Up until recently, the 4:1 ratio or also known as the classical ketogenic diet (CKD) has been the most commonly used therapeutic ratio.

The modified Atkins or modified ketogenic diet (MAD/MKD) has a ratio of 2:1. These diets are less restrictive, compared to the CKD and are most likely to be used in infants, adolescents, and adults.

The LGIT relates to a ratio of approximately 1:1 compared to the ketogenic diet, with emphasis on the consumption of low glycemic index (GI) foods (GI of <50), as well as a low glycemic load. 

The LGIT is not normally recommended in those suffering from refractory epilepsy, as the diet brings with it a greater intake of carbohydrates, however, the LGIT can be a more manageable option for those wanting to follow a ketogenic diet for weight loss or other less urgent health conditions.

Reason being, the LGIT has more food options since it allows a wider variety of fruit, vegetables and other fibrous plants. Therefore, the LGIT is rarely associated with vitamin or mineral deficiencies as well constipation, nausea or other side effects often associated with poorly-formulated ketogenic diets eschewing whole plant or animal foods.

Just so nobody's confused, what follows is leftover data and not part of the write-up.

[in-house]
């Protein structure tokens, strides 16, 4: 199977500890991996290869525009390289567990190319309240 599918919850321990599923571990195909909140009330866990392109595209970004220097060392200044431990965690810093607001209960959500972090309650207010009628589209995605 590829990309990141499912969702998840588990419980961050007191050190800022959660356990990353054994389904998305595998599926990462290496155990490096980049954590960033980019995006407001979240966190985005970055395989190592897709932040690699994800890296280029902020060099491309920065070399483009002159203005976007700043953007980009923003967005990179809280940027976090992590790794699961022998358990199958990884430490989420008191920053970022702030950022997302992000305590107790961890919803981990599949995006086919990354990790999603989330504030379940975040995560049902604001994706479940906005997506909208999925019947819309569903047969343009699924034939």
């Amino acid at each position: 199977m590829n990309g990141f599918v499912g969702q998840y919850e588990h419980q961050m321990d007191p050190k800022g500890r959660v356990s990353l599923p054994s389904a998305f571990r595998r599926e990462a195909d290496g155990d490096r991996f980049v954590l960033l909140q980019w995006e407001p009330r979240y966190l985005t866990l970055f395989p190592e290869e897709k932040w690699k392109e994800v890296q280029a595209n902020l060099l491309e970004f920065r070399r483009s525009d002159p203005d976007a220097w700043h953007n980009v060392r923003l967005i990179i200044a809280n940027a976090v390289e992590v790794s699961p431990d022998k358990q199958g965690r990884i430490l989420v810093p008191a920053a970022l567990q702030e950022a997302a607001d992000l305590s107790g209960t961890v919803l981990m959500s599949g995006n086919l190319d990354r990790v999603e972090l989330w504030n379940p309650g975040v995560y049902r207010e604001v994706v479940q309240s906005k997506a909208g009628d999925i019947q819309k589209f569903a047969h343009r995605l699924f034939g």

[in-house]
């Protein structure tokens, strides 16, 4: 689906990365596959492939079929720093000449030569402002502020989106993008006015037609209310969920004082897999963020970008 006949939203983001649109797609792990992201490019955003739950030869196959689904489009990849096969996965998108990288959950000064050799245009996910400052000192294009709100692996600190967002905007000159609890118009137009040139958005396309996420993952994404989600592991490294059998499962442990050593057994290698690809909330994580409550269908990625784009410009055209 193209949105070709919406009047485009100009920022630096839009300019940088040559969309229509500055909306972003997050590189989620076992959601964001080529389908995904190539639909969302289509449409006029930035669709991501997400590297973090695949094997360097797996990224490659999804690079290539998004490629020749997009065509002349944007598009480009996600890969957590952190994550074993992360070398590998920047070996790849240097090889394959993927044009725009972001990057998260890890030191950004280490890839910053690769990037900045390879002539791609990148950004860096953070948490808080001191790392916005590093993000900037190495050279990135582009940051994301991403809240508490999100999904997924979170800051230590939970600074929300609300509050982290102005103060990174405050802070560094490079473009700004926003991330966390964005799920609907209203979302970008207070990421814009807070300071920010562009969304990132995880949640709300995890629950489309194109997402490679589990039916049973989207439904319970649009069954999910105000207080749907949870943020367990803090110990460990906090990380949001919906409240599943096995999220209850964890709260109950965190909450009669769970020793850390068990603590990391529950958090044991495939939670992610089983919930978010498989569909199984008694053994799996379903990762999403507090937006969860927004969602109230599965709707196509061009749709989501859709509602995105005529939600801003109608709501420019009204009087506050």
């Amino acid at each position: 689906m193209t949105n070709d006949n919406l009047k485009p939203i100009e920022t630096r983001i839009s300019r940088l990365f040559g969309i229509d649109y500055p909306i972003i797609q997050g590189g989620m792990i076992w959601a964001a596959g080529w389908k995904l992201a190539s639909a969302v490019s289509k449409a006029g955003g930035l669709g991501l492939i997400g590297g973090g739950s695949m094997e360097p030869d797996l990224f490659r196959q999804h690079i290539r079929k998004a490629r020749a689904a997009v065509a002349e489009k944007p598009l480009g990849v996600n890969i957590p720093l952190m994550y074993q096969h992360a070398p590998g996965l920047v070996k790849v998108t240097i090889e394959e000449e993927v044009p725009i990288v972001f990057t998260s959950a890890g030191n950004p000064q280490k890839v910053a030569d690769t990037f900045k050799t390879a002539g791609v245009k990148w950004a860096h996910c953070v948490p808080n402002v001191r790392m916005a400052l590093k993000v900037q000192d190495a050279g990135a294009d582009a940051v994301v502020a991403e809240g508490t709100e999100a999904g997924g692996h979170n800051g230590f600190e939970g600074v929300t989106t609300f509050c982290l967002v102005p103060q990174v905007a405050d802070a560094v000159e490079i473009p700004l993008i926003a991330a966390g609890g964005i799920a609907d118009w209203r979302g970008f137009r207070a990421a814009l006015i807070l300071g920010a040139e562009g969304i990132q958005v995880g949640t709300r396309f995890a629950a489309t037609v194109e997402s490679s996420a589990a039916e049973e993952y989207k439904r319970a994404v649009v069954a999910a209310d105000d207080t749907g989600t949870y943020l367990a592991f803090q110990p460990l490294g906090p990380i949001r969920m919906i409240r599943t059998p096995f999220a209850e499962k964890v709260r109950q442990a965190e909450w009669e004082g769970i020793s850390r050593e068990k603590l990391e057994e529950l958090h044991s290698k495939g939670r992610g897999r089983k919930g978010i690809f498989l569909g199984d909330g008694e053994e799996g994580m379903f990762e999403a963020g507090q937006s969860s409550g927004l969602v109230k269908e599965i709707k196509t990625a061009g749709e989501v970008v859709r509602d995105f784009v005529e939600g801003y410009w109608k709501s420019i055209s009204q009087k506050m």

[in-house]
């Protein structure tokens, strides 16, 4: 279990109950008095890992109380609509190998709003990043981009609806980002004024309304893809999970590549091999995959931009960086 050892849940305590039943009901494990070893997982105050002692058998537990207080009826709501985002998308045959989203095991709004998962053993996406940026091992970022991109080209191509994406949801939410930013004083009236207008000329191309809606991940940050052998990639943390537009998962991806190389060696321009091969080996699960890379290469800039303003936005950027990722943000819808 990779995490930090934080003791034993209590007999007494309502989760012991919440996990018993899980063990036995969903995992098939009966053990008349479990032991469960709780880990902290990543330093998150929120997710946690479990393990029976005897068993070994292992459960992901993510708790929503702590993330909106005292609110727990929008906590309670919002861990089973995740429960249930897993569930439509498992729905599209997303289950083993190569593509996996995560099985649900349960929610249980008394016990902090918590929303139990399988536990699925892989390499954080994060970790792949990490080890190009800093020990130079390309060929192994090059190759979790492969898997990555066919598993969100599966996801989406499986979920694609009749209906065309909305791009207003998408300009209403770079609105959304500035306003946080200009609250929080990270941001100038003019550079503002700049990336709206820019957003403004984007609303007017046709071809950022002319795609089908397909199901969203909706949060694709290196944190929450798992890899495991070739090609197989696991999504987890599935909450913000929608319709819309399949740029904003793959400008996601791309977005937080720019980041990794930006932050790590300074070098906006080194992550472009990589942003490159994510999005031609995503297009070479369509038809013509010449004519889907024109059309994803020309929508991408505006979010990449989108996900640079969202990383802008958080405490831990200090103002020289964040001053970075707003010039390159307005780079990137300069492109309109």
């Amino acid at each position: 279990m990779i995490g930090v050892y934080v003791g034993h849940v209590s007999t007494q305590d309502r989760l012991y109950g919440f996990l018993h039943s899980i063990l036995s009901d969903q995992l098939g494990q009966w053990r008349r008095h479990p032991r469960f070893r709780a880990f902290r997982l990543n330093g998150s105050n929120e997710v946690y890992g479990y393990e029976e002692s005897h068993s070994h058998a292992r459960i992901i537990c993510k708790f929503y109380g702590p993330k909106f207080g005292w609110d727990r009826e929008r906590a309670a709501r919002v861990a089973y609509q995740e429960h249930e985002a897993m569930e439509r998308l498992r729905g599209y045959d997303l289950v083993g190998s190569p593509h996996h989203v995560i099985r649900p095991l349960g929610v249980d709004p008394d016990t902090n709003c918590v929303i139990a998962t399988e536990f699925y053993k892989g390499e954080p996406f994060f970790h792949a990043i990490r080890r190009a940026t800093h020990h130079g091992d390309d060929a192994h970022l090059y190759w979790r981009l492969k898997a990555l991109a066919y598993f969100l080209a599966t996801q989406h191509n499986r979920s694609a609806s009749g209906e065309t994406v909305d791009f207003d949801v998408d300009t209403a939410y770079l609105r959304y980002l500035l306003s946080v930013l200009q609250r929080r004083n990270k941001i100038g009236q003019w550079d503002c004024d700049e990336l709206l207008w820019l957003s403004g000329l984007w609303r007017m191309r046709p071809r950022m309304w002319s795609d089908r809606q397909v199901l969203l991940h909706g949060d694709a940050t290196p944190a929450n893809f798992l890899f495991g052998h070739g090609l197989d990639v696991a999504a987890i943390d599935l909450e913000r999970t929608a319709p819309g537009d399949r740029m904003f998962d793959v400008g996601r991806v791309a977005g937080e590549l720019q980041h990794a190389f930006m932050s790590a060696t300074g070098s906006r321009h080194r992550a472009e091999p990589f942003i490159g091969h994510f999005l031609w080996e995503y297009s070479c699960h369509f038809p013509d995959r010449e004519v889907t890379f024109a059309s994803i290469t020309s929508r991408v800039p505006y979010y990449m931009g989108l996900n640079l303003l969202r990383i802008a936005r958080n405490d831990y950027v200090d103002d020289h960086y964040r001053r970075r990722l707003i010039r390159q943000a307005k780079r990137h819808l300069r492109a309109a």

Implementation of the ketogenic diet

The ketogenic diet used to be implemented after a 24-hour fast, however, studies have illustrated that the state of ketosis is reached more rapidly after a period of fasting, though, fasting is not required to reach a state of ketosis.

If a patient is going to fast prior initiation the diet, it is recommended to initiate the diet within a hospital setting, where the patient can be monitored and has immediate access to medical support.  

The ketogenic diet can also be implemented at home with daily visits to the clinic if it is not initiated with a fast.

There are various companies that produce ketogenic products (such as KetoVOLVE by Nutr-e-volution) in order to increase the compliance of the diet.  Some products are powdered, oils or liquid emulsions.

What changes in medication are required?

Those on a ketogenic diet require strict monitoring by an experienced medical team, this includes, at minimum, a registered dietitian and a neurologist.  The frequency of follow-up sessions remains patient specific.